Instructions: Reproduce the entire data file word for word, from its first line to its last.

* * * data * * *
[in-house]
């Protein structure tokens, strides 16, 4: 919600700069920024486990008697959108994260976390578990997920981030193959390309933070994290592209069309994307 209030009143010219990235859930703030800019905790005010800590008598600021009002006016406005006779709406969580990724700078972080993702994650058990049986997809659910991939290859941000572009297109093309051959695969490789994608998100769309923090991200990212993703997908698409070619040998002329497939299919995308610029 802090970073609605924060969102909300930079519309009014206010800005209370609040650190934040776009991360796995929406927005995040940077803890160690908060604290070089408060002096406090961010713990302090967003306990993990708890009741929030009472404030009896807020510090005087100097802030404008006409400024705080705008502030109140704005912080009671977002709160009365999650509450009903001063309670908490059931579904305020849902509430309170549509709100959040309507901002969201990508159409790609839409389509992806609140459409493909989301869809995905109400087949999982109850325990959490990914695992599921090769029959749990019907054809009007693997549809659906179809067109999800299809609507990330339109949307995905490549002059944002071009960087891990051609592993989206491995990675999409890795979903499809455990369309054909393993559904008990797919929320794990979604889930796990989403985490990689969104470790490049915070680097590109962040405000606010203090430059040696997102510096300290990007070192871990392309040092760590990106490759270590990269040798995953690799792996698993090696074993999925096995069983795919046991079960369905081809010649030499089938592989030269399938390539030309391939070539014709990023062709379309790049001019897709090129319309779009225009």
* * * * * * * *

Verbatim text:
[in-house]
């Protein structure tokens, strides 16, 4: 919600700069920024486990008697959108994260976390578990997920981030193959390309933070994290592209069309994307 209030009143010219990235859930703030800019905790005010800590008598600021009002006016406005006779709406969580990724700078972080993702994650058990049986997809659910991939290859941000572009297109093309051959695969490789994608998100769309923090991200990212993703997908698409070619040998002329497939299919995308610029 802090970073609605924060969102909300930079519309009014206010800005209370609040650190934040776009991360796995929406927005995040940077803890160690908060604290070089408060002096406090961010713990302090967003306990993990708890009741929030009472404030009896807020510090005087100097802030404008006409400024705080705008502030109140704005912080009671977002709160009365999650509450009903001063309670908490059931579904305020849902509430309170549509709100959040309507901002969201990508159409790609839409389509992806609140459409493909989301869809995905109400087949999982109850325990959490990914695992599921090769029959749990019907054809009007693997549809659906179809067109999800299809609507990330339109949307995905490549002059944002071009960087891990051609592993989206491995990675999409890795979903499809455990369309054909393993559904008990797919929320794990979604889930796990989403985490990689969104470790490049915070680097590109962040405000606010203090430059040696997102510096300290990007070192871990392309040092760590990106490759270590990269040798995953690799792996698993090696074993999925096995069983795919046991079960369905081809010649030499089938592989030269399938390539030309391939070539014709990023062709379309790049001019897709090129319309779009225009």